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Intel's new desktop chips focus on manageability

The processors are expected to show up in hardware this summer

May 18, 2005 12:00 PM ET

Computerworld - Intel Corp. today is announcing the annual update of its business desktop PC microprocessors, with this year's version focusing heavily on features for easier management.
Called the Professional Business Platform, Intel will ship the new silicon to PC makers by the end of May, and it should start appearing in new desktops in a few weeks, Intel and analysts said.
One feature in the new group of chips is the Intel Active Management Technology (AMT), which will make it possible for an IT manager to communicate over a network to a microprocessor, even if the end user has turned the PC off or the operating system has crashed, said Gregory Bryant, general manager of Intel's business clients group.
"That way, I know what operating system is running on the machine and I can send out patches right away," he said.
The ability to communicate with a machine that's powered down has been available for a decade through use of the "magic packet," said Steve Kleynhans, an analyst at Gartner Inc. in Stamford, Conn. What is new with Intel's AMT is that the capability to wake up a machine is contained in a piece of hardware and not just in the operating system, where it has resided in the past, he said.
Having the wake-up capability in hardware means that if a machine's operating system has crashed, or even if it has no operating system, a network administrator could contact the AMT and install a new one, Kleynhans said. "You're still going to want to have the OS communicating with the AMT" for many functions, however, he said.
"A lot of the management functionality [of AMT] is not new," so Intel will face a marketing challenge in explaining its value, Kleynhans said.
Another management feature Intel expects to provide late in the year for desktops is Virtualization Technology, which Kleynhans noted will allow IT shops to partition PC hardware for important functions. That means, for instance, that if a user imports a virus in e-mail, a partitioned and vital office application could be virtually walled off from damage, he said.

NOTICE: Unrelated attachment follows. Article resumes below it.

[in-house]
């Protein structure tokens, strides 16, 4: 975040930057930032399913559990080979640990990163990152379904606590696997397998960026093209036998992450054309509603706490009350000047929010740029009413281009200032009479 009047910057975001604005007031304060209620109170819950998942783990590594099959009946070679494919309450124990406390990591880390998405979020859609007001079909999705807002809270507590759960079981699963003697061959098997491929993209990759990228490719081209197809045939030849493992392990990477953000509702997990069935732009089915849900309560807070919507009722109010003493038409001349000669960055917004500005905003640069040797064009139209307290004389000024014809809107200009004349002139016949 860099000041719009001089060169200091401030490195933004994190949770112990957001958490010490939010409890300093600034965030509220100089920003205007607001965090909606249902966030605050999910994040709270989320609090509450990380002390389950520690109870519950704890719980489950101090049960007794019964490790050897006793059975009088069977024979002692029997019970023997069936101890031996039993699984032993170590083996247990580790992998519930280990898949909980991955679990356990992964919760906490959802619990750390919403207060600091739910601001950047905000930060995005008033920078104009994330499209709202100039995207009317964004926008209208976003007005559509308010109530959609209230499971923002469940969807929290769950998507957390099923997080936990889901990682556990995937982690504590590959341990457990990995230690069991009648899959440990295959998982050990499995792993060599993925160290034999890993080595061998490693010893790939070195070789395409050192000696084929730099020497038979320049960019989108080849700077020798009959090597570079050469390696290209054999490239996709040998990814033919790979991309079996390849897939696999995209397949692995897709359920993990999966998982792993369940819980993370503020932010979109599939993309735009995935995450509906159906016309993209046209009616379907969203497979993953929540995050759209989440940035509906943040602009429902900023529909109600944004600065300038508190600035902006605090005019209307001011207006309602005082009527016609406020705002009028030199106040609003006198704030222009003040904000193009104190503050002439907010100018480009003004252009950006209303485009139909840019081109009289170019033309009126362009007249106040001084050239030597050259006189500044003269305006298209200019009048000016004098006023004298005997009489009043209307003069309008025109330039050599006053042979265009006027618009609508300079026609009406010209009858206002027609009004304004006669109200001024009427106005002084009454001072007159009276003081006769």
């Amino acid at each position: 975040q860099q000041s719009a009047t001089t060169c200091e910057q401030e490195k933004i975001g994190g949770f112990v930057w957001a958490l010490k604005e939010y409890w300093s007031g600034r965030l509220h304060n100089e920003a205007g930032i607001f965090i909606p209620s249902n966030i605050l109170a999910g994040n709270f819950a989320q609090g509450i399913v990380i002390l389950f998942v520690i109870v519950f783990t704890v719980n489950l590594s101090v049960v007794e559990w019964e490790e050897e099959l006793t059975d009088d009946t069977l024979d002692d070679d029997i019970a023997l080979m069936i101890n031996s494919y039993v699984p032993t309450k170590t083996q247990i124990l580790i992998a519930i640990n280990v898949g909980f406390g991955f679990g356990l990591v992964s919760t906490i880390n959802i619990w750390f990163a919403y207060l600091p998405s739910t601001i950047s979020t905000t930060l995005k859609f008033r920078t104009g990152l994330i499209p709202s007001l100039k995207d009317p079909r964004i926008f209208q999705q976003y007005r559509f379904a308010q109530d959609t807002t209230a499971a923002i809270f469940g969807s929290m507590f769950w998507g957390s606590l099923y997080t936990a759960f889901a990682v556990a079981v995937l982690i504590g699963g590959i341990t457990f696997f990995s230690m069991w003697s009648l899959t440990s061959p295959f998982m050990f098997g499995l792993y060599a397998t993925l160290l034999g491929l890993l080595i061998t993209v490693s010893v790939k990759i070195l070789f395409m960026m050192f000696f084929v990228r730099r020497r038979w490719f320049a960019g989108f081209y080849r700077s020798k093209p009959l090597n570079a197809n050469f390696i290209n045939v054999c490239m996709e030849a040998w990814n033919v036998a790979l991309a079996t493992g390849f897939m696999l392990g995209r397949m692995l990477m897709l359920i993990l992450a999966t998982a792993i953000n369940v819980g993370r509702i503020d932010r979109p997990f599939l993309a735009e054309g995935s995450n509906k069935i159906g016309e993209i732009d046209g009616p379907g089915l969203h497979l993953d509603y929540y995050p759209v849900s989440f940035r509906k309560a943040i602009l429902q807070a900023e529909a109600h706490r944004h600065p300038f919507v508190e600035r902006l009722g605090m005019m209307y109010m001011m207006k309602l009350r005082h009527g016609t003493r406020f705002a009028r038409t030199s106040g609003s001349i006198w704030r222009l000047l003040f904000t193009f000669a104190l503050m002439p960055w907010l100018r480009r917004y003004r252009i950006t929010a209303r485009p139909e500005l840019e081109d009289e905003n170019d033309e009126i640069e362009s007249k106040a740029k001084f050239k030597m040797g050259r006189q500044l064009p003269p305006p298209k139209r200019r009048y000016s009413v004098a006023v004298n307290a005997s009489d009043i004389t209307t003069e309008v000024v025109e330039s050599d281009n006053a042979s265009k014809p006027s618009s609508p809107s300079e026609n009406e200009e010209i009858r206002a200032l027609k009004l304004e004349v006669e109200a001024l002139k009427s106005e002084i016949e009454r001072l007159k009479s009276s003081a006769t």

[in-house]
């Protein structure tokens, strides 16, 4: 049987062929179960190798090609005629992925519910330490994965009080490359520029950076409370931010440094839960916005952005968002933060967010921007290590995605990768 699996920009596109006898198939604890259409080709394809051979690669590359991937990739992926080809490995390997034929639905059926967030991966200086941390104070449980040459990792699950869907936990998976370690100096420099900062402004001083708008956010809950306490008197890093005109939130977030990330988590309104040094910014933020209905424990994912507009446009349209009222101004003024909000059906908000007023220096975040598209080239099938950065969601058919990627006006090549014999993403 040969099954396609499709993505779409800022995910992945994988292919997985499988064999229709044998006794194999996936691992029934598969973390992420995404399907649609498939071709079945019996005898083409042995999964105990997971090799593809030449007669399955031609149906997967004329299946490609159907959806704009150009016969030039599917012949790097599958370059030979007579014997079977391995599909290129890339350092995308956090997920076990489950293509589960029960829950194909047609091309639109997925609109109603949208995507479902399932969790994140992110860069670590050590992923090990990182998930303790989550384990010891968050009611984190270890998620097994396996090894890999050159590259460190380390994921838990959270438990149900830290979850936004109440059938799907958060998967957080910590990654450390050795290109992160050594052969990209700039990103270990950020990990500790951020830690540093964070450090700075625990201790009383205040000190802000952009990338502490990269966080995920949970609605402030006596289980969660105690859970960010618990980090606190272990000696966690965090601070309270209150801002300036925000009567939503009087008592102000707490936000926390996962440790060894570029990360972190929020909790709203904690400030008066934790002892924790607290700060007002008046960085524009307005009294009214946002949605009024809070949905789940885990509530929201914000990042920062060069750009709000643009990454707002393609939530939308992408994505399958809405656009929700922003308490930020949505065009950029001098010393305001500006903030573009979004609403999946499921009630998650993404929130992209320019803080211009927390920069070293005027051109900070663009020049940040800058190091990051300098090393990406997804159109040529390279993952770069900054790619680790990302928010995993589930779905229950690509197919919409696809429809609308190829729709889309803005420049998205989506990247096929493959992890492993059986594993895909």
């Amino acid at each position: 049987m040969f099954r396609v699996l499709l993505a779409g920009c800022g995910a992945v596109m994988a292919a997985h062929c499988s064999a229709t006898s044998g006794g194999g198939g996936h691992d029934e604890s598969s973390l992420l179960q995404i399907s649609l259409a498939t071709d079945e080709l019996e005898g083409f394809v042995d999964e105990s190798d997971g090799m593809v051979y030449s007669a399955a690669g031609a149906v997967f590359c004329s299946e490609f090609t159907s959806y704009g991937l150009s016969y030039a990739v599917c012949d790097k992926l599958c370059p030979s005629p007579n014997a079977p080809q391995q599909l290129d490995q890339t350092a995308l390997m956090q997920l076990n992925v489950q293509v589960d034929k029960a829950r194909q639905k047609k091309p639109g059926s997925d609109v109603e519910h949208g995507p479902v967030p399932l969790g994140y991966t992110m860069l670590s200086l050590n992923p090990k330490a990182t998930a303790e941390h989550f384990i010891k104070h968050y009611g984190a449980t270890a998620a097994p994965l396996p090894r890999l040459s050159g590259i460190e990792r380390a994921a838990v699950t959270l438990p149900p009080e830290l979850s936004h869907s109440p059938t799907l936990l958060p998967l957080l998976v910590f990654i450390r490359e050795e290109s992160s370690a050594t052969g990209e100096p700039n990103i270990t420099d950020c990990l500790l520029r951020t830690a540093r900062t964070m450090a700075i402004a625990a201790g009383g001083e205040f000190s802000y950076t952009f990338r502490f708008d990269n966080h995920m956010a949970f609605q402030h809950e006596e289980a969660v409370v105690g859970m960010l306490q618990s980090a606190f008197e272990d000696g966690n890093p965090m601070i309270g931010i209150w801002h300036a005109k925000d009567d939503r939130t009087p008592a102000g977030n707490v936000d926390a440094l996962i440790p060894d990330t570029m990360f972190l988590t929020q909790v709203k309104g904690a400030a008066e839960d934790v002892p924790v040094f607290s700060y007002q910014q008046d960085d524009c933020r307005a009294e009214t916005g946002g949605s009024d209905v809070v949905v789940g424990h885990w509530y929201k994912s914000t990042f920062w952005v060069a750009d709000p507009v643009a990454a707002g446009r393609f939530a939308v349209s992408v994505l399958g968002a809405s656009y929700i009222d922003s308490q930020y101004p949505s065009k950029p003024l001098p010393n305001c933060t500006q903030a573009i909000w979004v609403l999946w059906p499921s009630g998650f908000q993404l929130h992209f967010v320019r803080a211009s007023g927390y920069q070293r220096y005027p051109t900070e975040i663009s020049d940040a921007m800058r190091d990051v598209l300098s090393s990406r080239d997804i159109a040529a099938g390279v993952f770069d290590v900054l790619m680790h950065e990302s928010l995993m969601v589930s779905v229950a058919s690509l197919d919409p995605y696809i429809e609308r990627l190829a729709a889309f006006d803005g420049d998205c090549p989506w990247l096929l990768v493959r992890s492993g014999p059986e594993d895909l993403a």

The virtualization capabilities won't catch on right away, Kleynhans predicted, partly because of licensing issues surrounding the way an application can be used by a company. But AMT will have more immediate impact on IT shops, he said.
The Professional Business Platform is also intended to support the next Windows operating system known as Longhorn, Kleynhans said. Intel's new chip set "should support Longhorn, but it's hard to be unequivocal about that, because we don't have a Longhorn to lookat," he said. Microsoft Corp. officials recently said Longhorn should ship in late 2006.
All major PC vendors are expected to adopt the new Intel chip set, with no impact on computer prices, Kleynhans said. Compared with laptops, desktops still account for 70% of PCs used by businesses. More than 103 million Intel-based machines were sold globally to businesses, schools and governments in 2004, according to Framingham, Mass.-based market research company IDC.
The Professional Business Platform runs on the Intel Pentium 4 processor.

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